If one has a command prompt window open on Windows NT then one is almost always running CMD, which is Microsoft’s default command interpreter supplied in the box and which is an ordinary, textual user interface, Win32 program. There’s no “DOS”, nor NTVDM. There’s just a Win32 program talking to its Win32 console object. And in fact for many TUI programs that one can run on Windows NT, including all of the tools in Microsoft’s various Resource Kits, there is still no whiff of DOS anywhere in the picture, because these are all ordinary Win32 programs that perform Win32 console I/O, too.

Ironically, given that Windows NT 3.1 was released in 1993, the Windows NT lineage actually is the not-based-upon-DOS Windows-is-the-operating-system system that all of the people in the middle 1990s were trying to convince the world that DOS+Windows 95 was.

And, eighteen years later, we’re still trying to get it through to some people that Windows NT doesn’t work like DOS and never has. ☺

Further reading

  • Jonathan de Boyne Pollard (2006). A book list for operating system kernel developers and device driver writers. Frequently Given Answers.
  • Mark E. Russinovich, David A. Solomon, Alex Ionescu (2009). Windows Internals (5th Edition). Microsoft Press. ISBN 9780735625303.
  • Walter Oney (1996). Systems Programming for Windows 95. Microsoft Press. ISBN 1 55615 949 8.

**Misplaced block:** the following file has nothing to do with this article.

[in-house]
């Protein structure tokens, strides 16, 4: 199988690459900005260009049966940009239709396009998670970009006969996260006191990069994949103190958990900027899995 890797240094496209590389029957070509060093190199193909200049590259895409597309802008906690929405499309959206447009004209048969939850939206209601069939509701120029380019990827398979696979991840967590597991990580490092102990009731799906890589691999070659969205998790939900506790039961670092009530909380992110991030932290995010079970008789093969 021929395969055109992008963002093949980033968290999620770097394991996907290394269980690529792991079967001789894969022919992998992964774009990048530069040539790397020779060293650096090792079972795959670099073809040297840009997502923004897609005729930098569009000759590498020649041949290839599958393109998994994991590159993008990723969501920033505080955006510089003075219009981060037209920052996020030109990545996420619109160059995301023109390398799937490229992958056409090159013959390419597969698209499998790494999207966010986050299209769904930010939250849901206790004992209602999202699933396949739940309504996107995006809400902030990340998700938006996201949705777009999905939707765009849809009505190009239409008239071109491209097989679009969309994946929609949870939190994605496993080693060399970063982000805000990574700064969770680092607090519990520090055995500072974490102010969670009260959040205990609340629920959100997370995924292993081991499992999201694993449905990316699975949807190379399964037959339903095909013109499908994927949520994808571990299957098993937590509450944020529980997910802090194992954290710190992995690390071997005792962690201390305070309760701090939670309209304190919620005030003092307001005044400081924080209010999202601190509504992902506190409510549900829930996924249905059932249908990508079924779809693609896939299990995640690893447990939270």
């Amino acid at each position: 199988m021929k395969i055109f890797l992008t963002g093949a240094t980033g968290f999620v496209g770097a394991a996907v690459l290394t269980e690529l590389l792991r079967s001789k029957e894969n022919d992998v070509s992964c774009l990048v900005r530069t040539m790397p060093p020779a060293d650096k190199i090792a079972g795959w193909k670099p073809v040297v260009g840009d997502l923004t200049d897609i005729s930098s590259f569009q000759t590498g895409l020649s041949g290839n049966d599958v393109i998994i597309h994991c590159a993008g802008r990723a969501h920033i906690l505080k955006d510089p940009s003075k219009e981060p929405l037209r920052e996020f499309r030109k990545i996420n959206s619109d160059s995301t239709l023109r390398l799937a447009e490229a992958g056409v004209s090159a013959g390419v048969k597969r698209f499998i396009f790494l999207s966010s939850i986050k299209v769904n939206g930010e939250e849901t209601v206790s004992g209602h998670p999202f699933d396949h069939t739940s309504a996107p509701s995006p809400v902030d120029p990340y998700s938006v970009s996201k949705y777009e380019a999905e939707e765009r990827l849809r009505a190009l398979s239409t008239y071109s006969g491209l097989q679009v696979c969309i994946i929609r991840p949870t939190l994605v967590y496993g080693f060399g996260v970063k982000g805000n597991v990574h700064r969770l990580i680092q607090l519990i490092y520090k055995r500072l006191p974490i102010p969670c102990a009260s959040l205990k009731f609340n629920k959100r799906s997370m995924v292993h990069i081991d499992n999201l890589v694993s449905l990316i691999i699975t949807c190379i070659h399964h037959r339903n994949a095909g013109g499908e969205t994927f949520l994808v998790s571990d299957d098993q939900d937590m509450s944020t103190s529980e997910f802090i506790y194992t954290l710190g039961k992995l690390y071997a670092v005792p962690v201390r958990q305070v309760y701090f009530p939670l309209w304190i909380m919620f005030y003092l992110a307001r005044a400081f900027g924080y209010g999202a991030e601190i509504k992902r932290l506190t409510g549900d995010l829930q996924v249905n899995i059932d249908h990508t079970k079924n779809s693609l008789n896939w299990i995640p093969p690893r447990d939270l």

• Matt Pietrek (November 1995). Windows 95 System Programming Secrets. IDG Books. ISBN 1-56884-318-6.
  • Andrew Schulman (1994). Unauthorized Windows 95. IDG Books Worldwide. ISBN 9781568841694.
  • Matt Pietrek (1993). Windows internals: the implementation of the Windows operating environment. Addison-Wesley. ISBN 9780201622171.
  • Andrew Schulman, David Maxey, Matt Pietrek (1992). Undocumented Windows: A Programmers Guide to Reserved Microsoft Windows Api Functions. Addison-Wesley. ISBN 9780201608342.

 


Have something to add to the explanation? Sound off in the the comments. Want to read more answers from other tech-savvy Stack Exchange users? Check out the full discussion thread here.


Jason Fitzpatrick is warranty-voiding DIYer and all around geek. When he's not documenting mods and hacks he's doing his best to make sure a generation of college students graduate knowing they should put their pants on one leg at a time and go on to greatness, just like Bruce Dickinson. You can follow him on if you'd like.

  • Published 01/10/13

Comments (15)

  1. Connor Michael

    Good points. Also wanted to add that old DOS programs won’t run at all on Windows 7 64-bit machines. Unless you download DOS Box.

  2. Josh B.

    What version of NT is Windows 8?

  3. unity

    Why is JdeBP rant submitted as ” a very detailed and heavily documented answer” really an answer? I dont think the answer required a history of how many confused people existed and how it obviously annoyed him. The answer is No. Now enjoy your class and pay attention to the details that matter in an OS Course.

  4. jrau

    Windows 8 is Windows NT 6.2.

  5. gary knott